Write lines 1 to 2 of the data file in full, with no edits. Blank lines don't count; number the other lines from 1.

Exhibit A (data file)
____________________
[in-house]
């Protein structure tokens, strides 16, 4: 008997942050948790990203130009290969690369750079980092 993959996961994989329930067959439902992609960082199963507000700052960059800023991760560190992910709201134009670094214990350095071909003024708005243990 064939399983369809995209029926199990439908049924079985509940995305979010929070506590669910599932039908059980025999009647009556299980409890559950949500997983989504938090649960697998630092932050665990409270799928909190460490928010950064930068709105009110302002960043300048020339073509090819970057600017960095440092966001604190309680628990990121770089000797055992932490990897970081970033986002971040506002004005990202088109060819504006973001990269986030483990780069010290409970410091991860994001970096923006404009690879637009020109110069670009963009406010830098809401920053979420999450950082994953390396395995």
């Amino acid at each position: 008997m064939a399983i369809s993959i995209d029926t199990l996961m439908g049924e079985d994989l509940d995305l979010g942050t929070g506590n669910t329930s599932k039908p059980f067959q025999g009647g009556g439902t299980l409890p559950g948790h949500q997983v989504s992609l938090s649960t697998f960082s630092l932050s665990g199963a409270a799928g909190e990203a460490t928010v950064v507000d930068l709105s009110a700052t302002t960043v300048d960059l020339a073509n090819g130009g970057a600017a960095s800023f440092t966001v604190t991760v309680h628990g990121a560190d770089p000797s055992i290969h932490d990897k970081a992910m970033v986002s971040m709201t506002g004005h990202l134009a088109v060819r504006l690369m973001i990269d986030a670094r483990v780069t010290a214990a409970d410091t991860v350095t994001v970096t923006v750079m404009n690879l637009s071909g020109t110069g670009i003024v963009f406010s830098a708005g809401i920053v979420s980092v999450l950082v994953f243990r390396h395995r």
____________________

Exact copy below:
[in-house]
């Protein structure tokens, strides 16, 4: 008997942050948790990203130009290969690369750079980092 993959996961994989329930067959439902992609960082199963507000700052960059800023991760560190992910709201134009670094214990350095071909003024708005243990 064939399983369809995209029926199990439908049924079985509940995305979010929070506590669910599932039908059980025999009647009556299980409890559950949500997983989504938090649960697998630092932050665990409270799928909190460490928010950064930068709105009110302002960043300048020339073509090819970057600017960095440092966001604190309680628990990121770089000797055992932490990897970081970033986002971040506002004005990202088109060819504006973001990269986030483990780069010290409970410091991860994001970096923006404009690879637009020109110069670009963009406010830098809401920053979420999450950082994953390396395995």